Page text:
Sturmer speaks in admiring terms of the initial group of Franklin and Wakulla county oyster farmers. “This very diverse group worked together to overcome issues, to learn together,” she says. Today between the two counties, there are almost 100 growers. And it’s spreading. “Leases have begun to appear in Apalachicola Bay,” she says. “Everybody wants in. They are even naming their products! It’s fascinating.”

Central Florida Farms

While most of Florida’s oyster farms are on the Gulf Coast, one sits closer to Orlando, in the Indian River North, between Edgewater and Bethune Beach. Owned by Dennis David and his family, the Indian River Oyster Co. began in 2017 with a couple of hundred thousand oysters. David predicts he will have more than a million seed oysters by next year.

After 38 years as a wildlife biologist with the state, David retired, and along with his extended family, decided to start a business in the New Smyrna Beach area. “We always collected our own oysters over on the Gulf Coast,” he says, “and we started to do that here.”

They placed the smaller oysters on a sandy spot in the river, to see how they would grow. Three or four months later, they had. That’s when David said, partly in jest, “‘Have you thought about an oyster farm?’ We researched, and decided to go with it. We wanted to set roots, and do something positive for the community.”

It took them about 10 months to get everything going. “The lagoon has a fabulous flavor profile for oysters. The state does regular testing in the Indian River Lagoon, but the main water quality problems are far to the south of us. We are in Mosquito Lagoon and get a lot more water exchange.”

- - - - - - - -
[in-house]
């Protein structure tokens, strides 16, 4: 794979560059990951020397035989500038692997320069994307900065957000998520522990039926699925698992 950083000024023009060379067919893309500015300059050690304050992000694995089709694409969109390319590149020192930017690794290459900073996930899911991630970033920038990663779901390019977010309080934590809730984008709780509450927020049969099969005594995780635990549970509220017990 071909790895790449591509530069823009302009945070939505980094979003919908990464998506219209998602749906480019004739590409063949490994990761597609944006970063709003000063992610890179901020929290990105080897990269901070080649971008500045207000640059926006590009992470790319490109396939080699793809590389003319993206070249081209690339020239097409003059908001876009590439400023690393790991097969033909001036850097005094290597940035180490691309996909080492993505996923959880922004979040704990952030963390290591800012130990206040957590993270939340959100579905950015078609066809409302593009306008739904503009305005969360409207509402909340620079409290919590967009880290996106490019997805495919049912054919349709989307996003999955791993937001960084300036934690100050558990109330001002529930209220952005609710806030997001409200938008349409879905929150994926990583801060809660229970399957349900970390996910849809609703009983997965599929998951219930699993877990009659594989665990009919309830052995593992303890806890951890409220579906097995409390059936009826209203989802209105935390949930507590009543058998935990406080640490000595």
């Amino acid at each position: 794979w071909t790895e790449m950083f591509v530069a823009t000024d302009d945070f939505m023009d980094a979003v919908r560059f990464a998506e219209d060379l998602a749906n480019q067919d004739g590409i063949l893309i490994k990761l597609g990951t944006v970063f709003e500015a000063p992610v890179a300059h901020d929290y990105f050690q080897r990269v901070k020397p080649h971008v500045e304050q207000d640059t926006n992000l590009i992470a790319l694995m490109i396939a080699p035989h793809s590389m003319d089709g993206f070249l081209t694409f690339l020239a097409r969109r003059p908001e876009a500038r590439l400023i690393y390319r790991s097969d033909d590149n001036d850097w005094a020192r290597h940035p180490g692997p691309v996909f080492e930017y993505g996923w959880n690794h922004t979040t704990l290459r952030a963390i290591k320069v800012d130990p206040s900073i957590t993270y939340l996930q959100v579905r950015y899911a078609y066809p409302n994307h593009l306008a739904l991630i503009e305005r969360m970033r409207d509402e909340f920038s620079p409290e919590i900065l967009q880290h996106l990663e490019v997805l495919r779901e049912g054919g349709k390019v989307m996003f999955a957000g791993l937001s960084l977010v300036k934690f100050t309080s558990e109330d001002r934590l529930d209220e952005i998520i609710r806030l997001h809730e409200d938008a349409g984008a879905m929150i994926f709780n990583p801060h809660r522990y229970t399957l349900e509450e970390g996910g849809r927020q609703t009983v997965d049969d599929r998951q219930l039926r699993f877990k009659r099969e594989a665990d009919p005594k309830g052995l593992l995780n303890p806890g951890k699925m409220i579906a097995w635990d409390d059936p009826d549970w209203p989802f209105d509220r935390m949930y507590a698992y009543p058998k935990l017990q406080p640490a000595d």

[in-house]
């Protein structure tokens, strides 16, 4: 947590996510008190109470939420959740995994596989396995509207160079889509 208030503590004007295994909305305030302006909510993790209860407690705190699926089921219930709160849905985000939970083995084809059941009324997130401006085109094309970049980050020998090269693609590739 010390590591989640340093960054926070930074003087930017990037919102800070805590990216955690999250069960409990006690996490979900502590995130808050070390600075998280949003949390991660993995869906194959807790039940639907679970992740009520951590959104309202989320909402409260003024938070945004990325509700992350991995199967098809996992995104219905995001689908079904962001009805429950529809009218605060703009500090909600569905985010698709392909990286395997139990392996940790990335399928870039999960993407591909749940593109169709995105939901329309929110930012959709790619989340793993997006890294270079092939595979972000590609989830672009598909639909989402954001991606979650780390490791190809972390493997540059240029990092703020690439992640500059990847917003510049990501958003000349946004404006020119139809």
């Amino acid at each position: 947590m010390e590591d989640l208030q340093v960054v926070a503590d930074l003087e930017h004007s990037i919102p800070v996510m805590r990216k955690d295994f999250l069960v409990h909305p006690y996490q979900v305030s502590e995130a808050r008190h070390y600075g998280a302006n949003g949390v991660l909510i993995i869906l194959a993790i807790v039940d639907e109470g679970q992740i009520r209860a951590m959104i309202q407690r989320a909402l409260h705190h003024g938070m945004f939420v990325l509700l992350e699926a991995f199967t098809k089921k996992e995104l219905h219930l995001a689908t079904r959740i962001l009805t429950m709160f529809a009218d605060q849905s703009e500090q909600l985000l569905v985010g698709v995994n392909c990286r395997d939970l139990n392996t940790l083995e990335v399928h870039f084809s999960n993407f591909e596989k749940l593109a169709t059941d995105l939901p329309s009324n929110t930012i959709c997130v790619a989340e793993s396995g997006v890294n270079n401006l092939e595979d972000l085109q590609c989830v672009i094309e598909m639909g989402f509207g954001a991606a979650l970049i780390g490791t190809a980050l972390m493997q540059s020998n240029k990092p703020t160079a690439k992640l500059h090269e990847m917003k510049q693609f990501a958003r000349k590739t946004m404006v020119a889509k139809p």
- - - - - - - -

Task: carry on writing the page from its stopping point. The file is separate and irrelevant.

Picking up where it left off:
There are always risks, David says. “Hurricanes can wipe us out, and there’s climate change, water levels, acidification of the oceans that affects the shell formation.”

He is very aware of the possible bacteria problems, too, but is clear on the solutions. “An open oyster sits in flowing water. When you close it up, it becomes a Petrie dish and organisms can grow. We harvest at daylight, get them to the cooler by 8 a.m., then we process them, wash them, bag them and get them back in the cooler. As long as you get the oysters into the cooler quickly, they are going to be fine.”

Another nearby farm set its first seed in October 2019. Brian and Lindsay Rosegger of St. Petersburg founded Lost Coast Oysters in 2017. The first oyster lease in Tampa Bay, it lies in the waters of the Terra Ceia Aquatic Preserve, south of the Sunshine Skyway Bridge. They hope to harvest their first oysters by spring of 2020.

An environmental scientist who worked as a subcontractor for NOAA, Rosegger did damage assessment on oysters after the BP oil spill in the Gulf of Mexico. “That sparked my interest in oyster culture. I learned that there was a real shortage of local, wild oysters, so when the state made changes on the clam leases and opened the full water column to lease, I was inspired to try something different.”

“We started applying for leases in early 2017. After four applications, we finally got the green light. It’s just the two of us, and we both like the water. Lucky thing.”

The Source

Baby oysters are incredible consumers, and need a lot of nutrition to thrive. They are fed cultured phytoplankton in the hatcheries, but once in open waters their food comes totally from the environment. “When you transfer seed to nature they need to be in a highly nutritious area,” Sturmer says.